This paper considers the implications of the increasing adoption of digital platforms for work and value creation. To do this we develop a taxonomy not of types of platforms but the types of work and value creation. In this way, we show that platforms are far more prevalent and structuring of societal value creation than most of the literature indicates. To confirm this we introduce a taxonomy of work and value creation in the platform economy.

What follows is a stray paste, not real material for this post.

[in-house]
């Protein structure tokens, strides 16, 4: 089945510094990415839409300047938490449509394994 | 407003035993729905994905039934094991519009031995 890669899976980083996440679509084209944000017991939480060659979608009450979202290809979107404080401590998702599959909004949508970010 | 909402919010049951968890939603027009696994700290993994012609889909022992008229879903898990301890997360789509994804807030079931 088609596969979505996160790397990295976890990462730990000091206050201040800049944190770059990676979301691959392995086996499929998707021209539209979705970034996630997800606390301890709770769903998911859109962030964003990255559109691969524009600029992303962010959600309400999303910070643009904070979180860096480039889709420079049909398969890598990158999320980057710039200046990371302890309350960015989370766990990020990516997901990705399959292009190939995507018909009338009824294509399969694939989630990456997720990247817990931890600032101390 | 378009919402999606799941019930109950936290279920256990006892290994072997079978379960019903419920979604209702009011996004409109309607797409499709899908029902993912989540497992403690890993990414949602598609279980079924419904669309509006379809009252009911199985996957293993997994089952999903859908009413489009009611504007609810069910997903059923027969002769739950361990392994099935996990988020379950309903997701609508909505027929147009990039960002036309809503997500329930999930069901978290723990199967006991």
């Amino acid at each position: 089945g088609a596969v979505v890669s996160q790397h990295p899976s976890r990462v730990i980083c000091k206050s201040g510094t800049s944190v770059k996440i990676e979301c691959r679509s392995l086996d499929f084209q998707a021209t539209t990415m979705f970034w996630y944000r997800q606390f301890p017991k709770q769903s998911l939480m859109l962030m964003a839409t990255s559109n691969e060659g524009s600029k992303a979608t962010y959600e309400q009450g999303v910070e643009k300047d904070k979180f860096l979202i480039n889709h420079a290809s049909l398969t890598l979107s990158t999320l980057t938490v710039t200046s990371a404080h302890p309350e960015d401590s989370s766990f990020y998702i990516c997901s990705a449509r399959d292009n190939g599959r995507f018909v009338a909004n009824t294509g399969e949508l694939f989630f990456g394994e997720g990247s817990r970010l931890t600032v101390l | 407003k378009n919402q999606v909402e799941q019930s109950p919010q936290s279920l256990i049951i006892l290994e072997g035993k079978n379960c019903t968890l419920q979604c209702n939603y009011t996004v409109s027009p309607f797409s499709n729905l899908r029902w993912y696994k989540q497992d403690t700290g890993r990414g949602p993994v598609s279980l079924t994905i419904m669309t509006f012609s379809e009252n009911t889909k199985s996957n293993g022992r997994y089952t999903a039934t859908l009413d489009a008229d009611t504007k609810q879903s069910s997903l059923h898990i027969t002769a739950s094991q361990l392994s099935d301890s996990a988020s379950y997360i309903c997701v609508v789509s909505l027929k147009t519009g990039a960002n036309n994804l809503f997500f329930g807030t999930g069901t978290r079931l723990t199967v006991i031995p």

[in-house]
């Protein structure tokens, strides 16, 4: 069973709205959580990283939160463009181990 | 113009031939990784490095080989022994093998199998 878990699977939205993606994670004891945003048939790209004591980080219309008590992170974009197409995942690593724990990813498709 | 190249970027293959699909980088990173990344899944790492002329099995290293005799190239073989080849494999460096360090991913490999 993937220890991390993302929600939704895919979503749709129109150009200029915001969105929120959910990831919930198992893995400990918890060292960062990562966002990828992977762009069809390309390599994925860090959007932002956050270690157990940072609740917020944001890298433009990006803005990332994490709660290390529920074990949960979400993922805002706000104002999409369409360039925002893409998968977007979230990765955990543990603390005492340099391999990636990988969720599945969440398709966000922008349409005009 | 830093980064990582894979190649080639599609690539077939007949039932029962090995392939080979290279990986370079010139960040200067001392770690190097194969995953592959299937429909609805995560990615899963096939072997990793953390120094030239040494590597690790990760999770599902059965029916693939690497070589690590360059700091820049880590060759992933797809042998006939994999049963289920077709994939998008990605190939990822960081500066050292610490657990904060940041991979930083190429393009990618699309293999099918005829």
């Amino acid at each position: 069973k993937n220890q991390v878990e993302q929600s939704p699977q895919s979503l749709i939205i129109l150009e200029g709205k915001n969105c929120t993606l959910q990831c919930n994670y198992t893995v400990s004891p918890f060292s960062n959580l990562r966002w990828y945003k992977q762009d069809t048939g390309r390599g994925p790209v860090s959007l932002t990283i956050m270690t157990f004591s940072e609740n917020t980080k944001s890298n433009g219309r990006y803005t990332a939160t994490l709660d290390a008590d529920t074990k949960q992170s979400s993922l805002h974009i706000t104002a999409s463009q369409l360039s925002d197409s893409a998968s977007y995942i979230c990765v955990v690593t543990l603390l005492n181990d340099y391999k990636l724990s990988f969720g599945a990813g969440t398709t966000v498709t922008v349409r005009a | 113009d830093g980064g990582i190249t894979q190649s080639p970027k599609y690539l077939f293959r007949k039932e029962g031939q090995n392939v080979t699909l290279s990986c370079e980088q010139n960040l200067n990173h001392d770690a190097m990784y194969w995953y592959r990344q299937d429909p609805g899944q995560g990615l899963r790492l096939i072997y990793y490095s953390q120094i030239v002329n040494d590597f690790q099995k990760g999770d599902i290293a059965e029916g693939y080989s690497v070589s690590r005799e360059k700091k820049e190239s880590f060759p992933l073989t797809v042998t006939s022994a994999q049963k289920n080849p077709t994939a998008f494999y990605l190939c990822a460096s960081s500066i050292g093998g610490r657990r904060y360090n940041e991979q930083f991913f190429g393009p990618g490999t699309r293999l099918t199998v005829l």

Our taxonomy defines main groups into which one can separate individuals creating value for the digital platforms. Although our focus is work, we do not confine ourselves to digital labor market platforms that have attracted so much attention from those interested in "sharing economy" firms or those providing remote gig worker. This focus has resulted in authors dramatically understating the impact of platforms. Such labor platforms are only a small part of the larger story that is more complex and more significant. The under-estimation of the importance can be seen by the recent focus upon the impacts of Amazon, Apple, Facebook, Google, and Microsoft. But also consideration of the role of platforms such as Yelp and Booking.com. These also structure capitalist competition and, by extension, value creation and capture and how workers are treated.